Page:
This distant glimpse was my first and only sighting of the elusive wild ass as they grazed nonchalantly in the scorching afternoon heat. The driver of my jeep understood the need to take the jeep forward by a kilometer to have a better look at these wild asses which was an intelligent move by him since I could make out these dots getting smaller in size by the minute suggesting that they were moving further away from us. A tough and hardy animal, the Indian wild ass can survive extremes of weather with little water, since it is the sub species of the Asiatic wild ass which once roamed in the deserts of Saudi Arabia, Iraq, Jordan, Israel, Syria and Afghanistan. However the population of this animal has now dwindled and one sub species, the Syrian wild ass is now almost extinct. The Indian wild ass is one of the only 4 surviving sub- species of the Asiatic wild ass, the others being the Persian onager, the Tukmeniankulan and the Mongolian wild ass.
In addition to the Indian wild ass, the other animals found on these numerous Bets sometimes as small as a football field include the striped hyenas, wolves and foxes all operating under the cover of darkness ready to feed on the gullible wild asses. In particular a visitor will be taken in by the intrepid ways of such animals which are not at all seen during day time but lie in deep burrows due to searing heat only to become active once darkness abounds these bets. As for the wild asses, these are very shy by nature and graze around without even a rustle of leaf for a human to understand their moves. If disturbed they bolt off in a jiffy reaching a top speed of 80kms per hour and can easily outrun even a jeep in those marshy routes. This makes the wild ass very difficult to track. Often finding solace in herds of 100 to 200 these animals keep a tight pack when under danger with their flanks covered by strong males. This quality of theirs may have discouraged the Maharajas and the British colonialists from big game hunting. However in the world famous ‘Akbarnama’ written by Abul Fazal, there is an illustration of Mughal emperor Akbar hunting these wild asses using matchlocks.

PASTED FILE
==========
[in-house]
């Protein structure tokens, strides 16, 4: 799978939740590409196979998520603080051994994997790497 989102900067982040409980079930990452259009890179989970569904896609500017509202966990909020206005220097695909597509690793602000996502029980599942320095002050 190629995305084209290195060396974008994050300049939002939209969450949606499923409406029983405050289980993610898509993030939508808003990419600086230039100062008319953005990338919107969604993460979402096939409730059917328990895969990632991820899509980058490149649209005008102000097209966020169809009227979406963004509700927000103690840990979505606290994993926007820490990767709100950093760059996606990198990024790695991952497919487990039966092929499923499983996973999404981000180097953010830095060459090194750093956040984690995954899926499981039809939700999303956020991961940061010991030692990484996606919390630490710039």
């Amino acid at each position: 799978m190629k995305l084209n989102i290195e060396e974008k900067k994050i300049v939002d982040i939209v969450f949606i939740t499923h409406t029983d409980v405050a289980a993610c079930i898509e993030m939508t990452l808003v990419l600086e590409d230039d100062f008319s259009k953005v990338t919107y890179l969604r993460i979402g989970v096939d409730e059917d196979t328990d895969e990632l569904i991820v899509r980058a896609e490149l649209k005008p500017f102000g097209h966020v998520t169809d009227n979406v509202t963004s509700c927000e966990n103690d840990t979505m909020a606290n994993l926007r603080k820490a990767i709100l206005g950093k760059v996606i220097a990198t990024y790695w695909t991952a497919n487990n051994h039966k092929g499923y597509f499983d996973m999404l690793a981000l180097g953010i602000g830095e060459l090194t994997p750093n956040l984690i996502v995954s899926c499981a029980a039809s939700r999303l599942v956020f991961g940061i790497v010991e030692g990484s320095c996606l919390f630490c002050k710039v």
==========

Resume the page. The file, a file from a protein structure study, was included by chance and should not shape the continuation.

Currently listed as ‘Near threatened’—IUCN, the previous census in 2009 estimated the population of this very animal as 4038 but still counting. In December 2014, the population was estimated at 4451 with further increase to a level of 4800 wild asses as of 2015.It is heartening to know that in 2020 the head count of this elusive animal had soared to 6082. Since the conservation efforts have picked up momentum in the last 3 years, stray populations of the animal have spilled over to ‘Nalsarovar bird sanctuary’, Banaskantha, surendernagar, Mehsana, Rajkot and Patan districts. In fact (GEER) Gujarat ecological education and research foundation has recommended that the Thar Desert in Rajasthan be developed as an alternative site for reintroduction of this elusive animal. My one day sojourn with children to LRK with my driver in tow who was our points man was worth the effort in the scorching salt plains of abode of the Indian wild asses, though having sighted the flock from a distance of about 300 yards, the sight remains permanently branded in my memory as one of rare of rare---Kutch nahin dekha toh kutch nahin dekha was proved wrong by our sojourn…
(The writer a retired army officer and a regular scribe can be approached on his email…email@example.com